According to Wikipedia.org, Fibromyalgia patients frequently self -report using cannabis therapeutically to treat symptoms of the disorder.  Writing in the July 2006 issue of the journal Current Medical Research and Opinion, investigators at Germany’s University of Heidelberg evaluated the analgesic effects of oral THC (tetrahydrocannabinol) in nine patients with fibromyalgia over a 3-month period. Subjects in the trial were administered daily doses of 2.5 to 15 mg of THC, but received no other pain medication during the trial. Among those participants who completed the trial, all reported a significant reduction in daily recorded pain and electronically induced pain.  Previous clinical and preclinical trials have shown that both naturally occurring and endogenous cannabinoids hold analgesic qualities, particularly in the treatment of cancer pain and neuropathic pain, both of which are poorly treated by conventional opioids. As a result, some experts have suggested that cannabinoid agonists would be applicable for the treatment of chronic pain conditions unresponsive to opioid analgesics such as Fibromyalgia, and they propose that the disorder may be associated with an underlying clinical deficiency of the endocannabinoid system.

    I have now been a medical cannabis patient for over ten years.  My memory has continued to sharpen with the years.  The only difficulties that I have encountered with my health have occurred when my medicine was not available.  A few months ago, while rationing my meds, I had my first full blown seizure.
    As far as side effects from the use of Cannabis, I have noticed an occasional drop in cognitive function, (i.e. short-term memory loss and impaired concentration), but these are also symptoms of Fibromyalgia and also seem to coincide with stressful events and changes in barometric pressure (also characteristic of Fibromyalgia).
    Interestingly, despite the government’s classification as a “hallucinogen”, I have NEVER suffered hallucinations while using Cannabis.  You may have already noticed, many of the pharmaceuticals described here list hallucinations as a side effect.

My work 

Up until 2006, my involvement in the medical cannabis movement was limited to writing on the web and contacts with state Representatives and Senators.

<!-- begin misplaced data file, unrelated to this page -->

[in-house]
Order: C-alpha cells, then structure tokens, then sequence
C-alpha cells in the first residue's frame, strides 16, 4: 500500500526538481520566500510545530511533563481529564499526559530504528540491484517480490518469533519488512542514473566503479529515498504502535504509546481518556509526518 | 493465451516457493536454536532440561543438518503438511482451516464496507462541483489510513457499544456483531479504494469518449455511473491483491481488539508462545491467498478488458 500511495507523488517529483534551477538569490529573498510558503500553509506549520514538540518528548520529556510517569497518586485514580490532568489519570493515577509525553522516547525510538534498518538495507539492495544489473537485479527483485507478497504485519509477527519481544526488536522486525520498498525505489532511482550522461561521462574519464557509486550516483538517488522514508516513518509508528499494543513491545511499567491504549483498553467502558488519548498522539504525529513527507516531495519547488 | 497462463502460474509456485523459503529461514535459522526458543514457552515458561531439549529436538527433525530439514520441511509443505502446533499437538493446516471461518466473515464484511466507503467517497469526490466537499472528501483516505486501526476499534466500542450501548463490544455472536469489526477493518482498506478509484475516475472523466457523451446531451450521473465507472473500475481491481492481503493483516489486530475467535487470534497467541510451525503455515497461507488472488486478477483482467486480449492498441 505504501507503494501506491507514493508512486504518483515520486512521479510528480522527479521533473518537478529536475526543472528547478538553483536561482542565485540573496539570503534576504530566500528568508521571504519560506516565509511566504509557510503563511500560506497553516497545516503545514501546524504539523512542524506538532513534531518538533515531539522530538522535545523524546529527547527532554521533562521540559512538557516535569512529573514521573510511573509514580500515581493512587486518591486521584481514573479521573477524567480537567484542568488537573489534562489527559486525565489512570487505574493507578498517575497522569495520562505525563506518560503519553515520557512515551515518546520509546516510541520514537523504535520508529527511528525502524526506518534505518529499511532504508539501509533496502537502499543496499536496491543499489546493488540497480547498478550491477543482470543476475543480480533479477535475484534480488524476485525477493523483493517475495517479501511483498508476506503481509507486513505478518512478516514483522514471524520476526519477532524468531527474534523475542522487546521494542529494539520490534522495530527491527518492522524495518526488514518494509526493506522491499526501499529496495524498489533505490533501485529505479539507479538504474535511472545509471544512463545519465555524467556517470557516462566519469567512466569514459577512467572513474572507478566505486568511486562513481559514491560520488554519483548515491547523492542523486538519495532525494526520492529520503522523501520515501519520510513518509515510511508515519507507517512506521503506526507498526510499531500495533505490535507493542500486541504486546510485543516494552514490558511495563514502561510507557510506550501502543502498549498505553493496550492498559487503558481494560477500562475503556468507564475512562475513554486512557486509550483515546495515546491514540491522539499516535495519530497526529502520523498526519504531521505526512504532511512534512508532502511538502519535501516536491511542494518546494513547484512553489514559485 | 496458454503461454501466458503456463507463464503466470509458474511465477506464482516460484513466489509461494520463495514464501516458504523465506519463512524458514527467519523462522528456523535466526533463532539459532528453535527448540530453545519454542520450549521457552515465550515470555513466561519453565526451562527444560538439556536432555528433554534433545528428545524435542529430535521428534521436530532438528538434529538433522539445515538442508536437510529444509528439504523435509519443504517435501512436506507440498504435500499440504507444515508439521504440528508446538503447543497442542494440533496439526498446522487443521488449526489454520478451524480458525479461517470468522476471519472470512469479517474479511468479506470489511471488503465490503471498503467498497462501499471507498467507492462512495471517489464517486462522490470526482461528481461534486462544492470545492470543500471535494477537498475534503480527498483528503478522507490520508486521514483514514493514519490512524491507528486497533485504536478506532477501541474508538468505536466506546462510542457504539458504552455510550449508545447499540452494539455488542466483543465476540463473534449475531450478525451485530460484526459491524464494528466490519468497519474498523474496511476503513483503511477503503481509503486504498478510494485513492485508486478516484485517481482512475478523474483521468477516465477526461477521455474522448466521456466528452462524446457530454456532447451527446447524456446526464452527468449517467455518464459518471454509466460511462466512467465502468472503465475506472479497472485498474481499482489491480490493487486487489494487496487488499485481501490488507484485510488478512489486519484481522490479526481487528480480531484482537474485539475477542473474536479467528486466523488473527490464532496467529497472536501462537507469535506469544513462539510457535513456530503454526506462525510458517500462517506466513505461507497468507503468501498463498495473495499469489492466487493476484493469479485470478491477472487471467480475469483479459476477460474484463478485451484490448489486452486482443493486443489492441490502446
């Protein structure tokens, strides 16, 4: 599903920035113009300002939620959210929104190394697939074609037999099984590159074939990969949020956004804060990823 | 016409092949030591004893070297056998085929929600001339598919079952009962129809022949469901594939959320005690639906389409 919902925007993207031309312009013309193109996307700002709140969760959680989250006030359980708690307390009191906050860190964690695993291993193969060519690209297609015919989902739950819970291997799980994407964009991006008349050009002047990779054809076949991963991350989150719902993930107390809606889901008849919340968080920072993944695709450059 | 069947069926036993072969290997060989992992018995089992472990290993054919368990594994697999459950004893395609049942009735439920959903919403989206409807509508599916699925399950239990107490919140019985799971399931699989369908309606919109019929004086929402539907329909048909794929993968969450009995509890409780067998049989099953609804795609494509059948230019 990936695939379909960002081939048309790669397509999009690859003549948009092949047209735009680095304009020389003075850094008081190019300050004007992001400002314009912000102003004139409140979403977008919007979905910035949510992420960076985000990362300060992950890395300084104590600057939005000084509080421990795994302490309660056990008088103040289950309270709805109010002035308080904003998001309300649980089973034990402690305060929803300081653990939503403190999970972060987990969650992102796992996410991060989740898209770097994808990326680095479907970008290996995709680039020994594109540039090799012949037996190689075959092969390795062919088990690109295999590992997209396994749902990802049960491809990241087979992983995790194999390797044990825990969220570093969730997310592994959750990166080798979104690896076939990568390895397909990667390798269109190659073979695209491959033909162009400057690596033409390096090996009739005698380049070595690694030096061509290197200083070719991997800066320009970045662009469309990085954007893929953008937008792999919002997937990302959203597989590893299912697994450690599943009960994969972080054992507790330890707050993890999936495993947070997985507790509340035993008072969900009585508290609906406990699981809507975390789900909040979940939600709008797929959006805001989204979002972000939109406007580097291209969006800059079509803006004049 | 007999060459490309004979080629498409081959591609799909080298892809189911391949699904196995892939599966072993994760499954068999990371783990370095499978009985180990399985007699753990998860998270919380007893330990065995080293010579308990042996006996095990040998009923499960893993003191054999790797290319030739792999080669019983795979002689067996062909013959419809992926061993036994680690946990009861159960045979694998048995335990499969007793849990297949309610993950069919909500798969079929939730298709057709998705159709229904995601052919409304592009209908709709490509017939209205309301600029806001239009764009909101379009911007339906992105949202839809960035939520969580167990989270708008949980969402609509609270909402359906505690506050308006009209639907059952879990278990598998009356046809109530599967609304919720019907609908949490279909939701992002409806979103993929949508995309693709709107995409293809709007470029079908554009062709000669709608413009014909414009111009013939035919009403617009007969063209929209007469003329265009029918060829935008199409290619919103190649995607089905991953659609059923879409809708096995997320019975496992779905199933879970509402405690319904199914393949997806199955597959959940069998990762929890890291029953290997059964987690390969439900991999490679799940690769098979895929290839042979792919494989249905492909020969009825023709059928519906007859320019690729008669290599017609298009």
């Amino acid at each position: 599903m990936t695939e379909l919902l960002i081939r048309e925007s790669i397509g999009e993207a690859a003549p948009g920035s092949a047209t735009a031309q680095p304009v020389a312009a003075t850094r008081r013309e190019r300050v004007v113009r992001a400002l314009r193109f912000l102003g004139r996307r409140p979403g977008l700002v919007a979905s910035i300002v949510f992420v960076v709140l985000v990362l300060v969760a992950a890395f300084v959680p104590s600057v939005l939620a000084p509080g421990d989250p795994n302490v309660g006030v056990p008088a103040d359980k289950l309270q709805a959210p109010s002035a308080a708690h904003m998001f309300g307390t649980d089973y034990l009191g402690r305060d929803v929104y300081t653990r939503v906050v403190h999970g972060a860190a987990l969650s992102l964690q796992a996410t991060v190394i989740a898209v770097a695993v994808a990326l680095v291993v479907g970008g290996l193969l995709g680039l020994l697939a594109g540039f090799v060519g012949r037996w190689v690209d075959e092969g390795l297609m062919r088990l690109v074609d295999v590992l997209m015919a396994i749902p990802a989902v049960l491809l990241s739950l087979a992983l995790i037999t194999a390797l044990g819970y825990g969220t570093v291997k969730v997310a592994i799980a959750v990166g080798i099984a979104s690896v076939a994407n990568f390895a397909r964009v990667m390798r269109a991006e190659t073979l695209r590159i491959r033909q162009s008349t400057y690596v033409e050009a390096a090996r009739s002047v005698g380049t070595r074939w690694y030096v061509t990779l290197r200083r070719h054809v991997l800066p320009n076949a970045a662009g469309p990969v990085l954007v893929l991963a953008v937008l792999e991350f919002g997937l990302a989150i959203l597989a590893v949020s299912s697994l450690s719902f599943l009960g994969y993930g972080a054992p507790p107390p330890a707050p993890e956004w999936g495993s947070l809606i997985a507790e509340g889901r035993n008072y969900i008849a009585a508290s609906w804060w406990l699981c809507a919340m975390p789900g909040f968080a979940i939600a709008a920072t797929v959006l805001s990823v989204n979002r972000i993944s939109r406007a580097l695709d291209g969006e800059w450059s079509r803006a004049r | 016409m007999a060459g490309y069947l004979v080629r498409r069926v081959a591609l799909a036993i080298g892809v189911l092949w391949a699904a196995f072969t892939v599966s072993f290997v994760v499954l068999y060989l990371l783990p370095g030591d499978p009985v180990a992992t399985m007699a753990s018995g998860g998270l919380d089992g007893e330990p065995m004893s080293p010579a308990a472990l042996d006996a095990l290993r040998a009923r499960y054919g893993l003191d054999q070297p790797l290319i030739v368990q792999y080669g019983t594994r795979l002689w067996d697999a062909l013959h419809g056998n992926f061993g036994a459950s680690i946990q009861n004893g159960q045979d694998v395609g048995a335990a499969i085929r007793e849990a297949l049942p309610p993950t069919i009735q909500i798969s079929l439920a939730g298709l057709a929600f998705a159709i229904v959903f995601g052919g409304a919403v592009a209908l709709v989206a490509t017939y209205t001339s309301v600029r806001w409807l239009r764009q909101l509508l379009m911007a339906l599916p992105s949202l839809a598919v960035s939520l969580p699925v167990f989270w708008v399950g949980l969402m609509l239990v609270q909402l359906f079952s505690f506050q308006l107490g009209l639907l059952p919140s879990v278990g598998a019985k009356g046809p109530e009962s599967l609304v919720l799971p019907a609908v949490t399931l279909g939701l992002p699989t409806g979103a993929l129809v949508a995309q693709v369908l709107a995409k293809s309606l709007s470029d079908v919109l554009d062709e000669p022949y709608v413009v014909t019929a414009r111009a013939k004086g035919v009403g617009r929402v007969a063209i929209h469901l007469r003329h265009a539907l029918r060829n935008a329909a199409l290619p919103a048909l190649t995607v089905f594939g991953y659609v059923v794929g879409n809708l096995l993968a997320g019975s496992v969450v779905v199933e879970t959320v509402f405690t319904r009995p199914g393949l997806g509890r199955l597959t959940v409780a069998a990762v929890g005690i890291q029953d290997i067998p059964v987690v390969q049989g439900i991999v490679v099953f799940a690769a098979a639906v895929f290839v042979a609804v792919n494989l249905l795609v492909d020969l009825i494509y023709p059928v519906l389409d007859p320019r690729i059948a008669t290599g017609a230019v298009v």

In April of 2006 I left Charleston, South Carolina bound for San Francisco, California with a group called Journey for Justice 7.  I drove a support truck and was the on-road coordinator for the project, which featured three bicyclers.  The lead biker, Ken Locke, who founded Journey 7, is also a medical cannabis patient.
Our purpose was to educate people across the country about the benefits of cannabis for the treatment of the chronically ill.  That was also when I began collecting the testimonies of medical cannabis patients, their family members, and physicians on video.  I have continued to collect testimonies, making it the primary focus for my activism.

    The work I am doing has come to be called Cannabis Patient Network.  Up until the first of August, 2008, I was the only one working on this project.  During my most recent visit to North Carolina, I enlisted the assistance of videographer Ervin Dargan, my good friend and fellow activist.
Currently, we have over 70 videos of cannabis patients on our youtube channel, CannabisPatientNet, with another 7 or so still in edit.  We should well exceed 100 interviews by the first of the year. 
    I have interviewed patients with Multiple Sclerosis, Muscular Dystrophy, Fibromyalgia, Epilepsy, chronic pain, migraines, breast cancer, lung cancer, testicular cancer, Acoustic Neuroma,  skin cancer, brain aneurism,  stuttering, PTSD, Crohns, Lupus,  chronic depression and anxiety, other mental issues, Neuropathy of the feet, Neurological pain due to paralysis, and many more that I don’t venture to try to spell or pronounce.
    My goal is to have tens of thousands of Testimonies, from every District of every state in the Union.

    We provide science and medical research to back up the testimonies of the chronically ill of whom we interview.  In addition, we extensively research the illnesses and injuries, the pharmaceuticals that the patients have taken, their side effects, and results of their regular dosing with cannabis.

     I have the curious ability to gain the trust of otherwise reluctant chronically ill individuals.  Perhaps it is because I am also a patient and have regularly told my story publicly.  For whatever reason, this work has grown exponentially, building on the interviews that we have already done.  That gives us validity, creating confidence in prospective patients and their communities.